What is a Talking Head when it’s not a Talking Head? It’s fairly common for the lead singer of a band to have a successful solo career (take The Police’s Sting, Commodores’ Lionel Richie and No Doubt’s Gwen Stefani, for example), but you don’t often see all former members of a band scoring success with notable work of their own. As is often the case, however, Talking Heads are an exception to the rule. A run of compelling, inventive Talking Heads solo projects have seen frontman David Byrne, drummer Chris Frantz, bassist Tina Weymouth and keyboardist Jerry Harrison create their own legacies as individuals, on top of a career so great that, as a band, they collectively ended up in the Rock & Roll Hall of Fame.
From wild collaborations to hip-hop landmarks, here’s a look at the essential Talking Heads solo projects.
Though Chris Frantz, Tina Weymouth and Jerry Harrison have all had solo stints, lead singer and guitarist David Byrne followed the trend of going from frontman to most successful solo artist outside of the band that made him famous.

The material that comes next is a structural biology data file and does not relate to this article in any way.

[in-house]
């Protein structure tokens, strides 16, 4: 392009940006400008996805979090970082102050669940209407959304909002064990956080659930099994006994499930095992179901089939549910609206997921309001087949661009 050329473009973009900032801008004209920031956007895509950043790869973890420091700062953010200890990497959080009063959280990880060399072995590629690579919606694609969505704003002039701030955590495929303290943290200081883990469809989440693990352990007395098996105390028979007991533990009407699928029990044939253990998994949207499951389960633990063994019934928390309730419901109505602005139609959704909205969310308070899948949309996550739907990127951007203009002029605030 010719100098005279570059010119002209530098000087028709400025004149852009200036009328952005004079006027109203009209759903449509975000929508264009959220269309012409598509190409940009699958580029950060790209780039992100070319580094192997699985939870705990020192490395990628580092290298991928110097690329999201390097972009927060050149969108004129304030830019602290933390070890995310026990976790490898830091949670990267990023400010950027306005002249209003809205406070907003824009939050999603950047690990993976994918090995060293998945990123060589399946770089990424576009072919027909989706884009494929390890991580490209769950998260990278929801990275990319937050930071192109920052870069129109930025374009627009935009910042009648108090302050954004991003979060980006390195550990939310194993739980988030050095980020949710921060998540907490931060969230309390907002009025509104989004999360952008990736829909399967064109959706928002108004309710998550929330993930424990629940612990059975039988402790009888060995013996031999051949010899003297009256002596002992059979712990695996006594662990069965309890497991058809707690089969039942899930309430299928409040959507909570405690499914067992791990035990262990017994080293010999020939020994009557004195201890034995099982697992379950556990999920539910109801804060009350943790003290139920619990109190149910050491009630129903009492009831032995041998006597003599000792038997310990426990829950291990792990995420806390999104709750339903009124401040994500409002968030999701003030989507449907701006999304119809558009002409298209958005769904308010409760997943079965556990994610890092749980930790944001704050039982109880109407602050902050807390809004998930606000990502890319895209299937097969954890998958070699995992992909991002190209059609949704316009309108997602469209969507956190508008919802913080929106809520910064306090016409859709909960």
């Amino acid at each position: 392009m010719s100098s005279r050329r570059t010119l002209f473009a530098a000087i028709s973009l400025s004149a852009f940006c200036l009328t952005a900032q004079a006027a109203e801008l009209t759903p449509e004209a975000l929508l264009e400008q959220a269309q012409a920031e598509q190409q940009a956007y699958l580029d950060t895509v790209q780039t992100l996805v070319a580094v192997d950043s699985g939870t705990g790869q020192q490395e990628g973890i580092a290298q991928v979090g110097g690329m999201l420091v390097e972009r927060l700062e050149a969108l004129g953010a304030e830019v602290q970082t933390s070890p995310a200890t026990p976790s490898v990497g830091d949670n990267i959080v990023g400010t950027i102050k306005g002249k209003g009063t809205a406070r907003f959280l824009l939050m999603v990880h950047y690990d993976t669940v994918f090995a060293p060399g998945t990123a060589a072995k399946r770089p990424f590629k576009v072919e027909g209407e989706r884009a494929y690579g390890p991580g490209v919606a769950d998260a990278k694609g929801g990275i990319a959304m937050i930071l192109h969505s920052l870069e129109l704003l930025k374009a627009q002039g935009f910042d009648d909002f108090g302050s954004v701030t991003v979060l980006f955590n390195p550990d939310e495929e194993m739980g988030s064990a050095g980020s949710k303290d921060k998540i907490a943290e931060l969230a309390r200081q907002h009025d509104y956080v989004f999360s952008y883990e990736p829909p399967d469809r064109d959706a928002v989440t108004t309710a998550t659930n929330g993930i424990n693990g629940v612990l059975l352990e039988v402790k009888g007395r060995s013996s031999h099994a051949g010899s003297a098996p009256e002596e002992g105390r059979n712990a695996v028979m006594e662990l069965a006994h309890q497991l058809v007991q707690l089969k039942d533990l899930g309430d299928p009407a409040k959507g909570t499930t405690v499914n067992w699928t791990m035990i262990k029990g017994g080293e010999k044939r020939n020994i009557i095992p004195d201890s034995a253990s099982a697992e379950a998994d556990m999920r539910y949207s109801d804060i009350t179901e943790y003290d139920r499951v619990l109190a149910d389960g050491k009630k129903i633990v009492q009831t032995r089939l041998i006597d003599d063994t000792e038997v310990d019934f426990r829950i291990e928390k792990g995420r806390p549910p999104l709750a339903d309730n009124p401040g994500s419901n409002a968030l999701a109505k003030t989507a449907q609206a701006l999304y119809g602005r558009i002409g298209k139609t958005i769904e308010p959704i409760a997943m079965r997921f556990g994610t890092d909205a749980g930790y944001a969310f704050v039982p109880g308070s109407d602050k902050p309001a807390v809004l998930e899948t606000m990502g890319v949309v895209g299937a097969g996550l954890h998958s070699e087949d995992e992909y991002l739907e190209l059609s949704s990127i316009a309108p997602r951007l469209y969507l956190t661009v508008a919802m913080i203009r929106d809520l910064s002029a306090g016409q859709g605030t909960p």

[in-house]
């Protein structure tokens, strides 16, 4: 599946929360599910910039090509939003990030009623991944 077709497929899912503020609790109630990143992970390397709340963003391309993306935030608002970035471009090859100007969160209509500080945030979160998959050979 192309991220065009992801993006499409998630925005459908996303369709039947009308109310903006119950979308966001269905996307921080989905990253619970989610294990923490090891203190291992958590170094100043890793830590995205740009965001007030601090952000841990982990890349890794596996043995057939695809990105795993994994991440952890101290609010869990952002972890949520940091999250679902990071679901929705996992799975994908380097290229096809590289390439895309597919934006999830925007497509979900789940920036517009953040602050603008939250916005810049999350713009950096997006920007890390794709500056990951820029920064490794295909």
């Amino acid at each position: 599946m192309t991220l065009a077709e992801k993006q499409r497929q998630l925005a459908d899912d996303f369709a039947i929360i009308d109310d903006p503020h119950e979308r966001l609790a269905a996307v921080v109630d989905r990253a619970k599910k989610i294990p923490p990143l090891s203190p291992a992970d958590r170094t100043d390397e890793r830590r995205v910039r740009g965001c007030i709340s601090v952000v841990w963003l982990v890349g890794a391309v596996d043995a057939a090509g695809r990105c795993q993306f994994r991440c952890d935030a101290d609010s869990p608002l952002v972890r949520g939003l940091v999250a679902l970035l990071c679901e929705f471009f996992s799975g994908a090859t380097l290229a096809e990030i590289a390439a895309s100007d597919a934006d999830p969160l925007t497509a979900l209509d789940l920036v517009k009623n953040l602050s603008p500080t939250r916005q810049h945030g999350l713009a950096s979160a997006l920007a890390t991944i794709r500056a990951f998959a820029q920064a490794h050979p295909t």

Brian Eno collaborations
Even while still a member of Talking Heads, Byrne independently collaborated with Brian Eno – former Roxy Music art-saboteur, a pioneer of ambient music and sampling techniques, as well as producer of Talking Heads’ More Songs About Buildings And Food, Fear Of Music and Remain In Light albums. Byrne and Eno’s 1981 collaboration, My Life In The Bush Of Ghosts, was ranked by Pitchfork as the 21st best album of the 80s, though the pair took 27 years to follow it up. Everything That Happens Will Happen Today was released in 2008, after Eno gave Byrne some unfinished songs and asked him to write lyrics for them. Both albums display a desire for experimentation, the first fusing psychedelic rock with African rhythms and early sampling, the second combining electronic and gospel music.